Eye Enucleation and Eviceration

In the unfortunate instance when a patient looses his eye due to trauma, infection, congenital deformity or acquired disease, our goal is to provide a normal appearing ocular prosthesis with good motility. In recent years the use of the porous spherical implant has markedly improved results and decreased the complication rate associated with orbital implant surgery.

The two most common porous implant materials include: hydroxyapatite and polyethylene. These substances are commonly wrapped in autologous (patient’s own) tissue or donor tissue and implanted into the orbit once the eye has been removed. The extraocular muscles are then attached to the tissue to provide normal motility to the implant. Once the tissue swelling resolves, the patient is fitted for a prosthetic eye. Eye enucleation and evisceration is the removal of an eye due to:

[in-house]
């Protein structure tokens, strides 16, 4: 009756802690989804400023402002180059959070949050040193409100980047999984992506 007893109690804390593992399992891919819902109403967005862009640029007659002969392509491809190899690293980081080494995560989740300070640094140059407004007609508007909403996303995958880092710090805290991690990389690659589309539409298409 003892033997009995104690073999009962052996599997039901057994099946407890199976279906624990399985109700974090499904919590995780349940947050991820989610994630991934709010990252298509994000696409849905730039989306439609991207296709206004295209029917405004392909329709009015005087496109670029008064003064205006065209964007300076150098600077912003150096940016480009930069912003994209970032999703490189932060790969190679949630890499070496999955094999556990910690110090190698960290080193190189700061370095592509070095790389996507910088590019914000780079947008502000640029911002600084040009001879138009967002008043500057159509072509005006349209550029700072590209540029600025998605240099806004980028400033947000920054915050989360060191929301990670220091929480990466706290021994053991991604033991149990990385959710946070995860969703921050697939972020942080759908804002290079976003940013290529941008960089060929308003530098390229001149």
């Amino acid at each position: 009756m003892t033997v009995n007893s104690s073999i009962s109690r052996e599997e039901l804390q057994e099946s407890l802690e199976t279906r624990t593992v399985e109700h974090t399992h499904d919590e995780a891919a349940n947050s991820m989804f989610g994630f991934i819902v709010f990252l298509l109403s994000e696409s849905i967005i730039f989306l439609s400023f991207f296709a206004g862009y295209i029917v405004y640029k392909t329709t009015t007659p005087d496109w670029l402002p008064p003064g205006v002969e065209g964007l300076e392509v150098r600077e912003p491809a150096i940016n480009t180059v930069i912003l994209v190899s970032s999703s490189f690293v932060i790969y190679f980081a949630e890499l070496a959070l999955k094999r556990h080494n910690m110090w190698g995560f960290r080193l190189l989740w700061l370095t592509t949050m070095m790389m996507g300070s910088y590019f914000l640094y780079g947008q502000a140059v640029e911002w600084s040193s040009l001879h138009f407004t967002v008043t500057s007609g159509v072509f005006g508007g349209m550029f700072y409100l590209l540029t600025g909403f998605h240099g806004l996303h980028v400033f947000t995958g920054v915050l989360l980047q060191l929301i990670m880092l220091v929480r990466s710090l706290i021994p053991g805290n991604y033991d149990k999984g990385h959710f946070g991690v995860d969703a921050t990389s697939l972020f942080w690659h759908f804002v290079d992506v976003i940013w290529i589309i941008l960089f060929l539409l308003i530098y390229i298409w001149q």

• Disease
  • Glaucoma
  • Trauma
  • Blindness
  • Eye pain

Usually the adjacent supporting structures of the eye socket and eyelids are not removed.

The prosthesis is designed and placed about 12 weeks after orbital implantation. Prostheses are often made of porcelain, and look natural as they are custom-fitted and color matched to the patient's other eye.